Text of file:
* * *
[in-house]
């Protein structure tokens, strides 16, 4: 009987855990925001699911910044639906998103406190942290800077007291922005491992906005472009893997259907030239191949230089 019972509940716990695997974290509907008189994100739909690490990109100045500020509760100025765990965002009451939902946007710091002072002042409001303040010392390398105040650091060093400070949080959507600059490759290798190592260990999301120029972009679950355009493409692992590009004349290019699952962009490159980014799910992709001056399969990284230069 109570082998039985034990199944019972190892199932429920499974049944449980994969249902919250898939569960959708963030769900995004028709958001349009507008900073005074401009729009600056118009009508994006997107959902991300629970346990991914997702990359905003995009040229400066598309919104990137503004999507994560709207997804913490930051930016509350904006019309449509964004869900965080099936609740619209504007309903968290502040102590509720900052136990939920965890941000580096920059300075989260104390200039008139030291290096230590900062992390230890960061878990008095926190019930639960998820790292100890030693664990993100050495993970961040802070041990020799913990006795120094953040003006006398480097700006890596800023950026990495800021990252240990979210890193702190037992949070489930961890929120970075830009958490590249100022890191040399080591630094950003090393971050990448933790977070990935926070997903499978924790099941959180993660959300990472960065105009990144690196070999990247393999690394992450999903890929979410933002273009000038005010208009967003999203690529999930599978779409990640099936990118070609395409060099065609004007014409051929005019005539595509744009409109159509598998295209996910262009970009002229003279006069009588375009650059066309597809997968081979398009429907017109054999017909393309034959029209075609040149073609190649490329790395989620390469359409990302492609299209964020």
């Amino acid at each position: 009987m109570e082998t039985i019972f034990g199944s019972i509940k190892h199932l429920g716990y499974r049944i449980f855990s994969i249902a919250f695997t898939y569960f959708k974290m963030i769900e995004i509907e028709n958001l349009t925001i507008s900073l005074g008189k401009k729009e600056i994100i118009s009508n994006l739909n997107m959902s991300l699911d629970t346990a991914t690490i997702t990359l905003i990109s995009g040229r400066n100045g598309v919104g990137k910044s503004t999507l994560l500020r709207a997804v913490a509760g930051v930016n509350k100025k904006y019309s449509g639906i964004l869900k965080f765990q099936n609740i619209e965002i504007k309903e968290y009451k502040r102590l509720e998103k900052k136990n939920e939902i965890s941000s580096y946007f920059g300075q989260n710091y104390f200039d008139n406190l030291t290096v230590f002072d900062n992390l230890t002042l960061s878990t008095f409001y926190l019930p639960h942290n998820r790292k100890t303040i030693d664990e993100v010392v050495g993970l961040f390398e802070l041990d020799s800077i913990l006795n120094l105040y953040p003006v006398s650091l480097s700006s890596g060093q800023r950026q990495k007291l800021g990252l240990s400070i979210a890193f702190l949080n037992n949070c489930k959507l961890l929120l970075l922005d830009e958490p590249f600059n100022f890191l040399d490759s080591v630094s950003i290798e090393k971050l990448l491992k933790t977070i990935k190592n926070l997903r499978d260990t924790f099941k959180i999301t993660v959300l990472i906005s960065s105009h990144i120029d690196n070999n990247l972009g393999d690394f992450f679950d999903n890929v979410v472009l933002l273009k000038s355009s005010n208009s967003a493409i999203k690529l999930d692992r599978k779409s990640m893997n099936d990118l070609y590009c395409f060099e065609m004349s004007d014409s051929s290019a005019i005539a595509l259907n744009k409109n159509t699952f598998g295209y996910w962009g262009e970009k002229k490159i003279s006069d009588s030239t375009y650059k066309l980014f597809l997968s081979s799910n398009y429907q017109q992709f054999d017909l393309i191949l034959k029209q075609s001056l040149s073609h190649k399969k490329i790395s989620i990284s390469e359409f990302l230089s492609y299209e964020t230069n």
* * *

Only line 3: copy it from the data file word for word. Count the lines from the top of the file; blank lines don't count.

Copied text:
């Amino acid at each position: 009987m109570e082998t039985i019972f034990g199944s019972i509940k190892h199932l429920g716990y499974r049944i449980f855990s994969i249902a919250f695997t898939y569960f959708k974290m963030i769900e995004i509907e028709n958001l349009t925001i507008s900073l005074g008189k401009k729009e600056i994100i118009s009508n994006l739909n997107m959902s991300l699911d629970t346990a991914t690490i997702t990359l905003i990109s995009g040229r400066n100045g598309v919104g990137k910044s503004t999507l994560l500020r709207a997804v913490a509760g930051v930016n509350k100025k904006y019309s449509g639906i964004l869900k965080f765990q099936n609740i619209e965002i504007k309903e968290y009451k502040r102590l509720e998103k900052k136990n939920e939902i965890s941000s580096y946007f920059g300075q989260n710091y104390f200039d008139n406190l030291t290096v230590f002072d900062n992390l230890t002042l960061s878990t008095f409001y926190l019930p639960h942290n998820r790292k100890t303040i030693d664990e993100v010392v050495g993970l961040f390398e802070l041990d020799s800077i913990l006795n120094l105040y953040p003006v006398s650091l480097s700006s890596g060093q800023r950026q990495k007291l800021g990252l240990s400070i979210a890193f702190l949080n037992n949070c489930k959507l961890l929120l970075l922005d830009e958490p590249f600059n100022f890191l040399d490759s080591v630094s950003i290798e090393k971050l990448l491992k933790t977070i990935k190592n926070l997903r499978d260990t924790f099941k959180i999301t993660v959300l990472i906005s960065s105009h990144i120029d690196n070999n990247l972009g393999d690394f992450f679950d999903n890929v979410v472009l933002l273009k000038s355009s005010n208009s967003a493409i999203k690529l999930d692992r599978k779409s990640m893997n099936d990118l070609y590009c395409f060099e065609m004349s004007d014409s051929s290019a005019i005539a595509l259907n744009k409109n159509t699952f598998g295209y996910w962009g262009e970009k002229k490159i003279s006069d009588s030239t375009y650059k066309l980014f597809l997968s081979s799910n398009y429907q017109q992709f054999d017909l393309i191949l034959k029209q075609s001056l040149s073609h190649k399969k490329i790395s989620i990284s390469e359409f990302l230089s492609y299209e964020t230069n």